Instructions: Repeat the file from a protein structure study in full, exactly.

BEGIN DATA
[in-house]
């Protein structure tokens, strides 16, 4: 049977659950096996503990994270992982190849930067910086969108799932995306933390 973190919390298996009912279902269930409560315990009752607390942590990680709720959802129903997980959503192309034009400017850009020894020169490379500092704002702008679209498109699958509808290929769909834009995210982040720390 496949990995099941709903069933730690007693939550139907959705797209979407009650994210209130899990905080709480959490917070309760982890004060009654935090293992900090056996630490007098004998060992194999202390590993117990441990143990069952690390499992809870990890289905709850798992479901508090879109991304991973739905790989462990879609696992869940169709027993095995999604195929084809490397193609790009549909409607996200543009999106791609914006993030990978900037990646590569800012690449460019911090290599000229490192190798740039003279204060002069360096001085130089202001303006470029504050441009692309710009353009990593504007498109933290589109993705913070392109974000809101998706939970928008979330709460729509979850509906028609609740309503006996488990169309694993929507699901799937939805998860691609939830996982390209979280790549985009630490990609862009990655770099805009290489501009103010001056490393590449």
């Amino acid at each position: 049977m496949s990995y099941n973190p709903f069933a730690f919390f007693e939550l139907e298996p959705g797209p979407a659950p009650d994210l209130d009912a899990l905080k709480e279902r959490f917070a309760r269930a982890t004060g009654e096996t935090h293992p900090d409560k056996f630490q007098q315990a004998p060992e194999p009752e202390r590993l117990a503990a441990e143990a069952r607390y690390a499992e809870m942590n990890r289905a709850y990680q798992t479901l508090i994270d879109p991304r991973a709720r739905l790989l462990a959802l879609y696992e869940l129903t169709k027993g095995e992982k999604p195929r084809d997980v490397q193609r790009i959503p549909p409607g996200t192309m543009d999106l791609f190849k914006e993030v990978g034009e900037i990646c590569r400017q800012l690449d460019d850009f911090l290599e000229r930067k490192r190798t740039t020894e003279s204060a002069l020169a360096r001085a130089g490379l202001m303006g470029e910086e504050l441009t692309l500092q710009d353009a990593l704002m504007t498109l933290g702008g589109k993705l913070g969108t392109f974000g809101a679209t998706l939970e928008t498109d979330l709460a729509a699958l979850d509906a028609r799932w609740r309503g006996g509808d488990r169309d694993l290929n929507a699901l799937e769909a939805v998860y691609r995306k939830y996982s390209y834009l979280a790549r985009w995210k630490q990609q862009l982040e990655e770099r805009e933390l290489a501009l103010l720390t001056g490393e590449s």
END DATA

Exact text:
[in-house]
């Protein structure tokens, strides 16, 4: 049977659950096996503990994270992982190849930067910086969108799932995306933390 973190919390298996009912279902269930409560315990009752607390942590990680709720959802129903997980959503192309034009400017850009020894020169490379500092704002702008679209498109699958509808290929769909834009995210982040720390 496949990995099941709903069933730690007693939550139907959705797209979407009650994210209130899990905080709480959490917070309760982890004060009654935090293992900090056996630490007098004998060992194999202390590993117990441990143990069952690390499992809870990890289905709850798992479901508090879109991304991973739905790989462990879609696992869940169709027993095995999604195929084809490397193609790009549909409607996200543009999106791609914006993030990978900037990646590569800012690449460019911090290599000229490192190798740039003279204060002069360096001085130089202001303006470029504050441009692309710009353009990593504007498109933290589109993705913070392109974000809101998706939970928008979330709460729509979850509906028609609740309503006996488990169309694993929507699901799937939805998860691609939830996982390209979280790549985009630490990609862009990655770099805009290489501009103010001056490393590449």
């Amino acid at each position: 049977m496949s990995y099941n973190p709903f069933a730690f919390f007693e939550l139907e298996p959705g797209p979407a659950p009650d994210l209130d009912a899990l905080k709480e279902r959490f917070a309760r269930a982890t004060g009654e096996t935090h293992p900090d409560k056996f630490q007098q315990a004998p060992e194999p009752e202390r590993l117990a503990a441990e143990a069952r607390y690390a499992e809870m942590n990890r289905a709850y990680q798992t479901l508090i994270d879109p991304r991973a709720r739905l790989l462990a959802l879609y696992e869940l129903t169709k027993g095995e992982k999604p195929r084809d997980v490397q193609r790009i959503p549909p409607g996200t192309m543009d999106l791609f190849k914006e993030v990978g034009e900037i990646c590569r400017q800012l690449d460019d850009f911090l290599e000229r930067k490192r190798t740039t020894e003279s204060a002069l020169a360096r001085a130089g490379l202001m303006g470029e910086e504050l441009t692309l500092q710009d353009a990593l704002m504007t498109l933290g702008g589109k993705l913070g969108t392109f974000g809101a679209t998706l939970e928008t498109d979330l709460a729509a699958l979850d509906a028609r799932w609740r309503g006996g509808d488990r169309d694993l290929n929507a699901l799937e769909a939805v998860y691609r995306k939830y996982s390209y834009l979280a790549r985009w995210k630490q990609q862009l982040e990655e770099r805009e933390l290489a501009l103010l720390t001056g490393e590449s």